One sees here described — and condemned — a Christianity of “values,” of “openings,” of “dialogue,” a Christianity where it seems there is little room left for the person of the Son of God crucified for us and risen, little room for the actual event of salvation.
A scenario, I think, that should cause us to reflect…
A scenario in which the faith militant is reduced to humanitarian and generically cultural action, the Gospel message is located in an irenic encounter with all philosophies and all religions and the Church of God is transformed into an organization for social work.
Are we sure Soloviev did not foresee what has actually come to pass? Are we sure it is not precisely this that is the most perilous threat today facing the “holy nation” redeemed by the blood of Christ — the Church?
It is a disturbing question and one we must not avoid.
A Teaching Unheeded
Soloviev understood the 20th century like no one else, but the 20th century did not understand Soloviev.
It isn’t that he has not been not recognized and honored. He is often called the greatest Russian philosopher, and few contest this appellation.
Von Balthasar regarded his work “the most universal speculative creation of the modern period” (Gloria III, p. 263) and even goes so far as to set him on the level of Thomas Aquinas.
But there is no doubt that the 20th century, as a whole, gave him no heed. Indeed, the 20th century, at every turn, has gone in the direction opposed to the one he indicated.
The mental attitudes prevalent today, even among many ecclesially active and knowledgeable Christians, are very far indeed from Soloviev’s vision of reality.
Among many, here are a few examples:
- Egoistic individualism, which is ever more profoundly leaving its mark on our behaviors and laws;
- Moral subjectivism, which leads people to hold that it is licit and even praiseworthy to assume positions in the legislative and political spheres different from the behavioral norms one personally adheres to;
- Pacifism and non-violence of the Tolstoyan type confused with the Gospel ideals of peace and fraternity to the point of surrendering to tyranny and abandoning the weak and the good to the powerful;
- A theological view which, out of fear of being labeled reactionary, forgets the unity of God’s plan, renounces spreading divine truth in all spheres, and abdicates the attempt to live out a coherent Christian life.
In one special way, the 20th century, in its movements and in its social, political and cultural results, strikingly rejected Soloviev’s great moral construction. Soloviev held that fundamental ethical principles were rooted in three primordial experiences, naturally present in all men: that is to say, modesty, piety toward others and the religious sentiment.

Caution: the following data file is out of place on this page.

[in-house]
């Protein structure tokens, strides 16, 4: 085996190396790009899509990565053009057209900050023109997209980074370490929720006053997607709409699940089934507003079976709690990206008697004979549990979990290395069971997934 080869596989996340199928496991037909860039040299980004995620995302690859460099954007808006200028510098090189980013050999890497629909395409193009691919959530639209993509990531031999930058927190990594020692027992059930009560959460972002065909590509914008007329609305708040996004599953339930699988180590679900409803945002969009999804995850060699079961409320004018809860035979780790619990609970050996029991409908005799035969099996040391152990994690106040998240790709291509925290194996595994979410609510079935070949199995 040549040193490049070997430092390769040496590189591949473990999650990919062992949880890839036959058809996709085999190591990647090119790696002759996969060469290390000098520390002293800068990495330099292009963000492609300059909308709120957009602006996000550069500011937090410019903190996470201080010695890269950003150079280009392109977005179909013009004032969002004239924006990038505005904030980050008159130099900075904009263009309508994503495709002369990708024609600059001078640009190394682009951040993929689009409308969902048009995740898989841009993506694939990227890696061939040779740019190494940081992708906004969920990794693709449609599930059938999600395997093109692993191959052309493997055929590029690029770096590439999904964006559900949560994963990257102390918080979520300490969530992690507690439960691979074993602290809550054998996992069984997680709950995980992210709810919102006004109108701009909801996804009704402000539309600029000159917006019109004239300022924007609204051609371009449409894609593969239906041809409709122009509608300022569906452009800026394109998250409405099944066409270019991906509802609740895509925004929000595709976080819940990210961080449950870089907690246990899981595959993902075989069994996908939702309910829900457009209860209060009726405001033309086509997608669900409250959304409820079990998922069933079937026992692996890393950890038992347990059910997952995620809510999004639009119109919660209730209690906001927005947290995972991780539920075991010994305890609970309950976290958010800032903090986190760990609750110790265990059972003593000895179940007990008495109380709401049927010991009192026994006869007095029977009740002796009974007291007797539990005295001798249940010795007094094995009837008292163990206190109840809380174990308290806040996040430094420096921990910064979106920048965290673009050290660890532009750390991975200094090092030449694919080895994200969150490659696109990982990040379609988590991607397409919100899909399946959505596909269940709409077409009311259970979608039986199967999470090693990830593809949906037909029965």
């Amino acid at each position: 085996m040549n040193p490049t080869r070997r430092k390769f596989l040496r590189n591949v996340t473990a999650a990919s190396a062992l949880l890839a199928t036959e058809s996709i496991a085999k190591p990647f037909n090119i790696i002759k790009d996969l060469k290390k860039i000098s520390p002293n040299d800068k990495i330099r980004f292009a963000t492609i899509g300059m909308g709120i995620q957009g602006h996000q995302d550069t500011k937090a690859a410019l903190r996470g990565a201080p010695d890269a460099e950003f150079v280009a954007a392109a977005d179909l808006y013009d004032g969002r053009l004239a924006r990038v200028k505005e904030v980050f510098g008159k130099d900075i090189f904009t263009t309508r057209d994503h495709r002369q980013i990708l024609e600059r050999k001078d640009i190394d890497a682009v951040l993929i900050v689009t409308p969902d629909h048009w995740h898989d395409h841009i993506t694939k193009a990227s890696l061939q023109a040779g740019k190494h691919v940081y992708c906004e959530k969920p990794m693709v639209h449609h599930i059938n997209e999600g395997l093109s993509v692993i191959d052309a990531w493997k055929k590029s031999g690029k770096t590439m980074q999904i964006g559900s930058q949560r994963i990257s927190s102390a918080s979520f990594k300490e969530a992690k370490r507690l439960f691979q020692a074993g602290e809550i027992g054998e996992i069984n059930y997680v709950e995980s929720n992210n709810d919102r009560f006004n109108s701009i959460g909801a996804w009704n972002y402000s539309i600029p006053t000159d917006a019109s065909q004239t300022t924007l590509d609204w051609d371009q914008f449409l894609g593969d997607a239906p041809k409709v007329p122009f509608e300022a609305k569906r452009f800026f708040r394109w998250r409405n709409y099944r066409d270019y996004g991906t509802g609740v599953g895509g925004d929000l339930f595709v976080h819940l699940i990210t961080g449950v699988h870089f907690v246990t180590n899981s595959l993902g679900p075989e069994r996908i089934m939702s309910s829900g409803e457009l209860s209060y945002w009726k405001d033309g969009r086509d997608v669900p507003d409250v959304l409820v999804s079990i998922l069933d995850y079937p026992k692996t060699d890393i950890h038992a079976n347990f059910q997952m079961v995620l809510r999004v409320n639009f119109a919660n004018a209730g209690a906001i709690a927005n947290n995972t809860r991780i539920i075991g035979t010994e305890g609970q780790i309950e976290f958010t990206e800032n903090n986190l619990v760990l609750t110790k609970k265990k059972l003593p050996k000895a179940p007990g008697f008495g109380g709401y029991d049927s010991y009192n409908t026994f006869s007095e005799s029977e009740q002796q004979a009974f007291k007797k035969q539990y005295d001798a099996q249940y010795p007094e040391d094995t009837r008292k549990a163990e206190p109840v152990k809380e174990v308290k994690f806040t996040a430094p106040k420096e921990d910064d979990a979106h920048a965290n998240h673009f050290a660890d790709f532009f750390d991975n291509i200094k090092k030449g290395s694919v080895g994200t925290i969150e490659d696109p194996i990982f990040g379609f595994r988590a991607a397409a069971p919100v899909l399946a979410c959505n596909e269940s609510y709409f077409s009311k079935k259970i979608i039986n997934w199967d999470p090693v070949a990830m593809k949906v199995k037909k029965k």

Yet the 20th century, following an egoistic and unwise sexual revolution, reached levels of permissivism, openly displayed vulgarity and public shamelessness, which seem to have few parallels in history.
Moreover, the 20th century was the most oppressive and bloody of all history, a century without respect for human life and without mercy.
We cannot, certainly, forget the horror of the extermination of the Jews, which can never be execrated sufficiently. But it was not the only extermination. No one remembers the genocide of the Armenians during the First World War.
No one commemorates the tens of millions killed under the Soviet regime.
No one ventures to calculate the number of victims sacrificed uselessly in the various parts of the earth to the communist Utopia.
As for the religious sentiment during the 20th century, in the East for the first time state atheism was both proposed and imposed on a vast portion of humanity, while in the secularized West a hedonistic and libertarian atheism spread until it arrived at the grotesque idea of the “death of God.”
In conclusion: Soloviev was undoubtedly a prophet and a teacher, but a teacher who was, in a way, irrelevant. And this, paradoxically, is why he was great and why he is precious for our time.
A passionate defender of the human person and allergic to every philanthropy; a tireless apostle of peace and adversary of pacifism; a promoter of Christian unity and critic of every irenicism: a lover of nature and yet very far from today’s ecological infatuations — in a word, a friend of truth and an enemy of ideology.
Of leaders like him we have today great need.